Grow Organic offers classes

Beekeeping 101

Want to get started beekeeping? Interested in chemical-free bees and beekeeping? Have you studied bees and beekeeping on your own and would like a class to fill the gaps in your understanding?

On March 30 “Beekeeping 101: History and Life-Cycle of the Bee” will be held from 4-6:30 p.m. at Grow Organic, 2035 12th St., Hood River.

Join Melissa Elliott of Melissa Bees, a local landscape designer, beekeeper and apitherapist, for an inspiring and informative look into the life and times of the honeybee.

Learn about humanity’s primeval relationship with the bee, her medicine and honey. Peer into the mysterious inner workings of the hive. Discover the miraculous abilities of our most ancient ally, the honeybee.

Practical matters to be covered include the how, where, when, cost, etc., of starting beekeeping. Bring your notebooks and questions!

Class size is limited to 10. The cost is $40. Email connect@groworganics.org if you would like to reserve a spot. Include your name, email, phone number and number of people.

Organic Gardening Techniques

Looking ahead to May, Grow Organic will be offing a class on organic gardening techniques on May 19 from 3-5 p.m.

What does it mean to have an organic garden? Does organic gardening mean you have to put up with insects eating your plants or unattractive flower beds?

The short answer is that organic gardening means not using synthetic products, including pesticides and fertilizers. Ideally, organic gardening replenishes the resources as it makes use of them, like feeding depleted soil with composted plants, or planting legumes to add nitrogen to an area that had been planted with heavy feeder.

The bigger picture involves working in cooperation with nature, viewing your garden as a small part of all the natural system.

This workshop, taught by Grow Organic’s Ketrina Jerome, will cover the basics to get you started with your own organic gardening.

Cost is free. Sign up by emailing Jeff Jerome at jeff@groworganics.com. Grow Organic is located at 2035 12th St., Hood River.

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Parkdale third graders sing "12 Disaster Days of Christmas"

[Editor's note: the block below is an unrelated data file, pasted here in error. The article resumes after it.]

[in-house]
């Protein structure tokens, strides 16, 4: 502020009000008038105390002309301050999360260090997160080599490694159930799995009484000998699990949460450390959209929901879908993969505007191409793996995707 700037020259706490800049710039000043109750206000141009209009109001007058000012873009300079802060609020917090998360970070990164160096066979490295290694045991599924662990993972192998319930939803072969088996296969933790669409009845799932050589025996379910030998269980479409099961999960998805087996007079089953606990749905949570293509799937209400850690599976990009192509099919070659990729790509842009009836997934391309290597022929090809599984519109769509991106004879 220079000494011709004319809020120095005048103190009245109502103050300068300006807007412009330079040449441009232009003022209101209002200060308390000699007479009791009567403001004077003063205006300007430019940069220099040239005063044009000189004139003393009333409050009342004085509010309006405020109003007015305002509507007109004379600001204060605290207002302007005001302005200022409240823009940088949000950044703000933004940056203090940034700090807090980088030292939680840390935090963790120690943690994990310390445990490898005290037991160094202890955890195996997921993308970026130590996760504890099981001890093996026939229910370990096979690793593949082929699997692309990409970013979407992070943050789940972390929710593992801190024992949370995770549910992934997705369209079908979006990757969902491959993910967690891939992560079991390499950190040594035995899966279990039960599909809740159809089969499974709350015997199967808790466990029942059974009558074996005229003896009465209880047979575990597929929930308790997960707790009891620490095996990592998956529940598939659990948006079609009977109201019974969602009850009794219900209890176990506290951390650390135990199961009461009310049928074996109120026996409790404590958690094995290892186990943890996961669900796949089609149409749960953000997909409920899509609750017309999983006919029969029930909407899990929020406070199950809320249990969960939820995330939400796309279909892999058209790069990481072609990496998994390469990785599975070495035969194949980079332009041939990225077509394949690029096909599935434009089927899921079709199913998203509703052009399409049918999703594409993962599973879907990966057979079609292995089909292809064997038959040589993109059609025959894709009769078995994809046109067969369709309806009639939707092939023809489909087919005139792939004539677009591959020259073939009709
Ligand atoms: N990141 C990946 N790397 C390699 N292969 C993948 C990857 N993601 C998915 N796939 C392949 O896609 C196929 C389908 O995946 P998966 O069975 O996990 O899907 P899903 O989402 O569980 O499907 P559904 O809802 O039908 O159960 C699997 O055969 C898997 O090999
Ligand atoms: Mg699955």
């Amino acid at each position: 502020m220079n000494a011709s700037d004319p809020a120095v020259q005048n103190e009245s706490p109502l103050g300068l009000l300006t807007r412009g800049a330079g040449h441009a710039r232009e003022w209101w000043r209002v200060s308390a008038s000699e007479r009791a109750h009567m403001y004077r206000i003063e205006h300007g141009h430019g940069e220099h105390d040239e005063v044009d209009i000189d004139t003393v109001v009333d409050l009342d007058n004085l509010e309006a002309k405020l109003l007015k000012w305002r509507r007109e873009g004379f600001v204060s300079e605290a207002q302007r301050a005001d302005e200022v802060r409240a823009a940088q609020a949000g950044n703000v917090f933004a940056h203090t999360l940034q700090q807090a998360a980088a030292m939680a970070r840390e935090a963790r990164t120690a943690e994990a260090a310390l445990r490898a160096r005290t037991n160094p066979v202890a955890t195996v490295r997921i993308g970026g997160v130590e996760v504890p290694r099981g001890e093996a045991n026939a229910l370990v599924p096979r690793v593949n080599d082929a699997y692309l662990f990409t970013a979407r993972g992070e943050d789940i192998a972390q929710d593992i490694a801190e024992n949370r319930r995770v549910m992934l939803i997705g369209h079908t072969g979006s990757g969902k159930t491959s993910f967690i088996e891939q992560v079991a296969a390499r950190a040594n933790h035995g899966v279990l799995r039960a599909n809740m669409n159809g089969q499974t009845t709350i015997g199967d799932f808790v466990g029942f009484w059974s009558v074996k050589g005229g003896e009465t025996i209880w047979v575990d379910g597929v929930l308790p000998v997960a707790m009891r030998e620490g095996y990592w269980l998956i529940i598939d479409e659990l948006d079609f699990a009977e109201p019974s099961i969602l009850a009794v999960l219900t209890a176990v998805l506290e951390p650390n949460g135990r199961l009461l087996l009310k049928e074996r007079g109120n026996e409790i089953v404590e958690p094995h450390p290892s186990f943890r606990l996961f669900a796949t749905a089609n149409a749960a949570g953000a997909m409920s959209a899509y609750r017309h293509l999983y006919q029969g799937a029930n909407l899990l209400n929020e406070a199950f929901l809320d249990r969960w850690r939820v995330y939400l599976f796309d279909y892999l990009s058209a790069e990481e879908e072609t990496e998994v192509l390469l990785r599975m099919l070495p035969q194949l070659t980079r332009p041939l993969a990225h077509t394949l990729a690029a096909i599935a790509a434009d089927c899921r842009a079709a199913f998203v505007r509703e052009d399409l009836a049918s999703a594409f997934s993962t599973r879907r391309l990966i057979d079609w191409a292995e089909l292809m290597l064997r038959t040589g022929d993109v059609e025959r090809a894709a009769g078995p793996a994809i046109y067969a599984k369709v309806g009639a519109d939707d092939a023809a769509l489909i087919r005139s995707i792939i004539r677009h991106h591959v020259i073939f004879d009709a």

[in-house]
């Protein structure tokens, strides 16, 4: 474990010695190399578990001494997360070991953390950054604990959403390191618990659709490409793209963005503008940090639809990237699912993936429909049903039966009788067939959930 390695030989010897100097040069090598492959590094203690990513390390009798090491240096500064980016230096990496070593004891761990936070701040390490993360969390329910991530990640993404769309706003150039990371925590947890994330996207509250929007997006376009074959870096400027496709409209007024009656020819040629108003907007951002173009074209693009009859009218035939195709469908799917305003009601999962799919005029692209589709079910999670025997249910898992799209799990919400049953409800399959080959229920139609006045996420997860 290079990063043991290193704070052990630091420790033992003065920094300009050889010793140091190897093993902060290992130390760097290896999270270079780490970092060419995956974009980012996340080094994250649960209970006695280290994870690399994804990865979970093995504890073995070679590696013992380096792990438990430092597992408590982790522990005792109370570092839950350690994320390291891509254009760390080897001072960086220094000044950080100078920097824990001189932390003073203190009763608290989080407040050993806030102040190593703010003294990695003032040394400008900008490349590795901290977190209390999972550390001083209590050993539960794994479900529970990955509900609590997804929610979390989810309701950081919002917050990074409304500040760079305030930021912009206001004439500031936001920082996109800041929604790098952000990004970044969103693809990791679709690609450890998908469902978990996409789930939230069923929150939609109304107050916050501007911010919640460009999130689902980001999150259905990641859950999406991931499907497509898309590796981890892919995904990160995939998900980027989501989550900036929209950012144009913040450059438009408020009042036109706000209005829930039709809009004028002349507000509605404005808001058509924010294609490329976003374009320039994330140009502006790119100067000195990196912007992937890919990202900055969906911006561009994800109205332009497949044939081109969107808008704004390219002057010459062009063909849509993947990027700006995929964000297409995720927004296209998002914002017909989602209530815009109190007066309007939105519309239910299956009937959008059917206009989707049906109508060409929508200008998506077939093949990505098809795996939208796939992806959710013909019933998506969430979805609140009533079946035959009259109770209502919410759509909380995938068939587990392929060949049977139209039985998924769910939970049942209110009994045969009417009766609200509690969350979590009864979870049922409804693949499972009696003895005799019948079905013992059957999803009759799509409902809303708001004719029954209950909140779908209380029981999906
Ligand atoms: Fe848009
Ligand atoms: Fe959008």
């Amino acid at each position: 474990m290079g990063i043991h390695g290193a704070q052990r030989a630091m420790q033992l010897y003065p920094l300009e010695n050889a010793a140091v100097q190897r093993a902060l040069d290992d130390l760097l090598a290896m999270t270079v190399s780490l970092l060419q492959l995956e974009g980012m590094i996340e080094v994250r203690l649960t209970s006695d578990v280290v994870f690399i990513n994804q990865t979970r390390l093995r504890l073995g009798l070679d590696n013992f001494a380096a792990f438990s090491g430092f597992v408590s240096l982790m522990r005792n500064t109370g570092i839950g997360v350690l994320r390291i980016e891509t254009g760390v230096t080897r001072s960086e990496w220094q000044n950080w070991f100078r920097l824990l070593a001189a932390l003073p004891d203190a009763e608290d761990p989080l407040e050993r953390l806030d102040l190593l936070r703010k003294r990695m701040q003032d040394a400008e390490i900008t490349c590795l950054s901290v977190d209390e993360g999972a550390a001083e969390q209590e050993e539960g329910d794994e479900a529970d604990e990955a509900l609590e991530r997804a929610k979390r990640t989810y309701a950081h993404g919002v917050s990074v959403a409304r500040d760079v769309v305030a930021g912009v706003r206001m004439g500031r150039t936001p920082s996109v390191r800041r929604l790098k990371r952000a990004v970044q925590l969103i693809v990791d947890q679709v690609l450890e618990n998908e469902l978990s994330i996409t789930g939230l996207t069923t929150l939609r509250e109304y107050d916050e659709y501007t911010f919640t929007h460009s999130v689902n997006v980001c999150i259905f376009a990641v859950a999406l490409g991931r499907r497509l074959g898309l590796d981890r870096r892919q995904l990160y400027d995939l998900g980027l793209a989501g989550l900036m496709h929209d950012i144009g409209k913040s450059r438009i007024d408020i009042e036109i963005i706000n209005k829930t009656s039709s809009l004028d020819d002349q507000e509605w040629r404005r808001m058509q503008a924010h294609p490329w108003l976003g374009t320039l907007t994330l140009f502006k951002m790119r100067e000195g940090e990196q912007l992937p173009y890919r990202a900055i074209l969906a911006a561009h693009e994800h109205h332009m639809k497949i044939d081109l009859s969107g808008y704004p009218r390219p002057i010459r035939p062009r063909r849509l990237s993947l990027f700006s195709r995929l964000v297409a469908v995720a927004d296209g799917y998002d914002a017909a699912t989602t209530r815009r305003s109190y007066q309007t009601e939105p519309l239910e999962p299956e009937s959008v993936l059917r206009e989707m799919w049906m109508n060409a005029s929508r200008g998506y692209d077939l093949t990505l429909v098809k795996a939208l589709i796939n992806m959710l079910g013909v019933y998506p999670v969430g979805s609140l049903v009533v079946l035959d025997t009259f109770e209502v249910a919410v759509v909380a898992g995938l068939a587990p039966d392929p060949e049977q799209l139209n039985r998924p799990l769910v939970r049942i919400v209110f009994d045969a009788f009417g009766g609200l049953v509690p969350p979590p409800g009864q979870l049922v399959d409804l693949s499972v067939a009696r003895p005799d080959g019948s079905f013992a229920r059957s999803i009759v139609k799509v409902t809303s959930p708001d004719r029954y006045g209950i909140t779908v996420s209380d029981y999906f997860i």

Welcome to your sing-able Christmas gift list. What follows is an emergency rendition of “12 Days of Christmas” – for outfitting your home or car in case of snow storm, earthquake, flood or other emergency. Read it as a simple list, or sing it to the tune of “12 Days” – you know, as in “ … and a partridge in a pear tree…” Not to make light of it, but the song is a familiar framework for a set of gift ideas that you could consider gathering together, even if the recipient already owns items such as a bunch of coats, tire chains and flashlights. Stores throughout the Gorge are stocked up on all these items. Buying all 12 days might be prohibitive, but here are three ideas for checking any of the dozen off your list (notations follow, 1-12.) The gift items needed to stay warm, dry and safe are also coded to suggest items in your abode (A) in your car (C) or both (B). 12 Gallons of Water (A) 11 Family meals (B) 10 Cans of propane (A) 9 Hygiene bags (B) 8 Packs of batteries (A) 7 Spare coats (B) 6 Bright red flares (C) 5 Cozy blankets (B) 4 Tire chains (C) 3 Flashlights (B) 2 cell phone chargers (B) 1 And a crush-proof first aid kit (B) Price ranges? Here’s a few quotes for days Three, Two, Four and Nine: n A family gift of flashlights (three will run $15-30, Hood River Supply, Tum-A-Lum) n Cell phone chargers (two will run $30-60) n Tire chains (basic set, $30, Les Schwab, returnable if unused for the winter) n Family meals ($100 or so should cover the basics for three or four reasonably well-fed days) n The home kit should be kept in a handy place near an exit, and remember that water needs to be replenished every few months. If you have a solid first aid kit already, switch out the gift idea with “and-a-sto-o-u-t- tub-for it-all …” Otherwise, it’s a case of assembling your home or car kits and making sure all members of the family know what the resources are and how to use them (ie flares and propane). Emergency situations are at worst life-threatening, at best deeply uncomfortable if you and your family are left without power for an extended period, or traveling and find yourself in a situation where you need to wait out a storm, lengthy traffic delay, or other crisis. Notes on the 12 gift ideas: 12 – Gallons of water: that’s one per person in a four-member family to last for three days, the recommended minimum to be prepared for utility outages. 11 – Easy-open packaged goods, energy bars, dried food and nuts are good things to include for nutrition. Think of what your family of four needs for three days to stay fortified and hydrated (see number 12). Can-opener also recommended 10 – If you have a propane camping stove, keep extra fuel handy. 9 – Hygiene bags: put packaged moistened towelettes, toilet paper, and plastic ties in large garbage bags (for personal sanitation) Resource list courtesy of Hood River County Emergency Management, Barbara Ayers, manager/ 541-386-1213. The county also reminds residents to Get a Kit, Make A Plan to connect your family if separated, and Stay Informed. See www.co.hood-river.or.us to opt-in for citizen alerts. Enlarge



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